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Monday, June 14, 2021

Explained: Why BPCL might seek a SEBI exemption before divestment

SEBI regulations require that any acquirer taking a promoter or controlling stake in a firm, make an open offer for an additional 26 per cent of the shares held by minority shareholders. The regulation is aimed at giving minority shareholders a right to exit when ownership changes hands.

Written by Karunjit Singh , Edited by Explained Desk | New Delhi |
Updated: May 29, 2021 3:13:28 pm
The government is planning to sell its 52.98 per cent stake in BPCL this fiscal. (Representational Photo)

The new owner of divestment-bound Bharat Petroleum Corporation Ltd. may have to make an open offer to minority shareholders of two companies — Petronet LNG and Indraprastha Gas Ltd — in which BPCL is a promoter. While BPCL has said that it is not planning to cut its stake in either of the two companies to avoid triggering the open offer requirement, officials have indicated that the government may seek an exemption to the regulation for this transaction. The government is planning to sell its 52.98 per cent stake in BPCL this fiscal.

We examine the regulation and why SEBI may find it difficult to grant an exemption for the transaction.

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Why would regulations require BPCL’s acquire to make an open offer to minority shareholders of Petronet LNG and IGL?

SEBI regulations require that any acquirer taking a promoter or controlling stake in a firm, make an open offer for an additional 26 per cent of the shares held by minority shareholders.

The regulation is aimed at giving minority shareholders a right to exit when ownership changes hands.

While BPCL holds only 12.5 per cent stake in Petronet LNG and only 22.5 per cent stake in IGL, it is a promoter for both companies which means that a new owner would also have to make an open offer to purchase 26 per cent stake in the two companies.

A 26 per cent stake in both companies would cost BPCL’s new owner a total Rs 18,800 crore at current market prices in addition to the cost of acquiring BPCL.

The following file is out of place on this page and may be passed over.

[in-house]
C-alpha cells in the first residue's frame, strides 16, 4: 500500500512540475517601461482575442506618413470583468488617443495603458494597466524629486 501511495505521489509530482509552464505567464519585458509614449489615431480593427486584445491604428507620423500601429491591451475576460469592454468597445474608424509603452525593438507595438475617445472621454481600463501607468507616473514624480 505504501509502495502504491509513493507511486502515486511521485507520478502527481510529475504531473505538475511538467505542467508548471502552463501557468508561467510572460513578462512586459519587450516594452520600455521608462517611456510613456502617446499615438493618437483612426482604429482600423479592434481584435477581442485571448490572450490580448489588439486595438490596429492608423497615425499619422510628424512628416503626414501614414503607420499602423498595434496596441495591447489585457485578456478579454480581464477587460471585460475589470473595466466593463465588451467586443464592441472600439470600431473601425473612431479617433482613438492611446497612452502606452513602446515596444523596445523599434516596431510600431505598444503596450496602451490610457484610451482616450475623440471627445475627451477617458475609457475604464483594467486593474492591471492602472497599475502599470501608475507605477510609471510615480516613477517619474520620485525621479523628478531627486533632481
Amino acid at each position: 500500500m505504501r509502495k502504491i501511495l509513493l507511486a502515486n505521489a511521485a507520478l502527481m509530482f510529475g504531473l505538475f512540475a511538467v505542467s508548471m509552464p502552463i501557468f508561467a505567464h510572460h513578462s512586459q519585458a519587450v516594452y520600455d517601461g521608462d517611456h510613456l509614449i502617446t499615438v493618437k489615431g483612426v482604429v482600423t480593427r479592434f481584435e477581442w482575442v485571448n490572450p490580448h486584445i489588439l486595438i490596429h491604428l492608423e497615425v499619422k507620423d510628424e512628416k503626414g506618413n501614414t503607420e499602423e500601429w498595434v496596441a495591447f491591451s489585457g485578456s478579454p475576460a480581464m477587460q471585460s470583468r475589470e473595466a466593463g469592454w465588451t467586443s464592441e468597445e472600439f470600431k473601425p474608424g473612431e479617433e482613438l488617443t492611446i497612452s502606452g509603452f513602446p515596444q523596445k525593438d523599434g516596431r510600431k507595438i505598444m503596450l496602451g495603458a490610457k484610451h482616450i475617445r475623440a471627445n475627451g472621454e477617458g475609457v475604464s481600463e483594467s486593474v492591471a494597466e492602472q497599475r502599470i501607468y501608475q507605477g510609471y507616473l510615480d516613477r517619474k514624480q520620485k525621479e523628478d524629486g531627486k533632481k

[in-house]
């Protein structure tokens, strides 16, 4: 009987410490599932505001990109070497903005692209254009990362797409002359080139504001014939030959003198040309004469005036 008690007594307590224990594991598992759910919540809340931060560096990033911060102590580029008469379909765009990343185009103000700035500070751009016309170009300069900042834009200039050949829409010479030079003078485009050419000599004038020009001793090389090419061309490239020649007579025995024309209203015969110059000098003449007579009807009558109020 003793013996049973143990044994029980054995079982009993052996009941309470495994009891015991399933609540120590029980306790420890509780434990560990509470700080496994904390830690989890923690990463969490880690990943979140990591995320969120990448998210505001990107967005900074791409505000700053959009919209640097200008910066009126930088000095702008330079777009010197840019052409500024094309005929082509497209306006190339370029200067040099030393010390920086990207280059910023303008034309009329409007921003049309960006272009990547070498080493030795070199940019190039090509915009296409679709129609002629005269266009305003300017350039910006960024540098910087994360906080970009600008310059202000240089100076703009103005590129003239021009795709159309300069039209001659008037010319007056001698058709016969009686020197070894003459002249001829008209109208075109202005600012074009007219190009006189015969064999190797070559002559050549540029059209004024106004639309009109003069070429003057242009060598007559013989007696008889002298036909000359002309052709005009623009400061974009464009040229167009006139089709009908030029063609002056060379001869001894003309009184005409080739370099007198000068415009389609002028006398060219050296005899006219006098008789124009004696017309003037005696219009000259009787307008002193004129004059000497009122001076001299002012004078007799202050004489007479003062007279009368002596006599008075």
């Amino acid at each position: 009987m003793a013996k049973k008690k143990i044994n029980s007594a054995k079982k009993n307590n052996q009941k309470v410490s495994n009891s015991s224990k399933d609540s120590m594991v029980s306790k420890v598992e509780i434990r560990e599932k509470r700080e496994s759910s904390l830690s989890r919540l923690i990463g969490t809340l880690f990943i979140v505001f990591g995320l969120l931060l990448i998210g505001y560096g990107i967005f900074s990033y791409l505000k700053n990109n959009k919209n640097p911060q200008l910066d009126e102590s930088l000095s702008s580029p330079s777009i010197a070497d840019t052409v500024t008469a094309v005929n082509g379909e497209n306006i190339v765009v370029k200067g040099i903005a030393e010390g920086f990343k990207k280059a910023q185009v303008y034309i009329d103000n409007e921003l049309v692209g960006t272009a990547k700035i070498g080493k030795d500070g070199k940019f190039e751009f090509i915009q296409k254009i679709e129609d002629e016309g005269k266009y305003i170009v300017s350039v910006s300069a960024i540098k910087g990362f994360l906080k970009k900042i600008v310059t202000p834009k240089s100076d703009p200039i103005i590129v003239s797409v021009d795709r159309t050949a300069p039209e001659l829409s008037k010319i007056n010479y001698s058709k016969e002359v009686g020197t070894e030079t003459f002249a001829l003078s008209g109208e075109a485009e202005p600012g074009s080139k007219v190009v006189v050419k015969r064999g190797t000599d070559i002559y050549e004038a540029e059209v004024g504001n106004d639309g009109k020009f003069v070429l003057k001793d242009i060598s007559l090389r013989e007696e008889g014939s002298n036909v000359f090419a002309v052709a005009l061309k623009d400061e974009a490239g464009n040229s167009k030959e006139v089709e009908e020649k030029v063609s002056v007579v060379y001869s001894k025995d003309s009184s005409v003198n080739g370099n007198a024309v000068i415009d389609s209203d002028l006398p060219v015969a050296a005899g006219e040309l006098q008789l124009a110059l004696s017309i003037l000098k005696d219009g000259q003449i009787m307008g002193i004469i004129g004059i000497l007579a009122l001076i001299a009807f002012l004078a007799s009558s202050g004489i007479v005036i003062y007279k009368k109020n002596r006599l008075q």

On what basis can BPCL seek an exemption from this regulation?

SEBI has in the past exempted certain transactions from this regulation including the acquisition of Hindustan Petroleum Corporation Ltd by ONGC. Experts note however that an exemption may be more difficult to justify in this case as in previous cases including that of the acquisition of HPCL by ONGC, the ultimate control remained with the same owner – the central government even after the transaction.

“Although SEBI has the powers to exempt an acquisition from such a requirement, the fact that the winning bidder and BPCL may not have common promoters may make the proposition challenging,” said Prashaant Vikram Rajput, partner, White & Brief Advocates and Solicitors.

Neeraj Dubey, partner at law firm Singh & Associates, noted that an exemption may raise the issue of the rights of minority shareholders and fairness. “Such exemptions deny minority shareholders the right to exit and raises the question of fairness as to why exemptions are given to government entities and not to others,” Dubey said.

How could this impact the BPCL divestment process?

BPCL officials have noted that the government and BPCL management are in the process of addressing queries by three bidders — Vedanta group, Apollo Global, and I Squared Capital’s arm Think Gas. Experts noted that resolving the issue of an exemption for the transaction from SEBI regulations requiring an open offer to minority shareholders could delay the transaction which is a key part of the government’s plan to raise Rs 1.75 lakh crore from disinvestment this fiscal.

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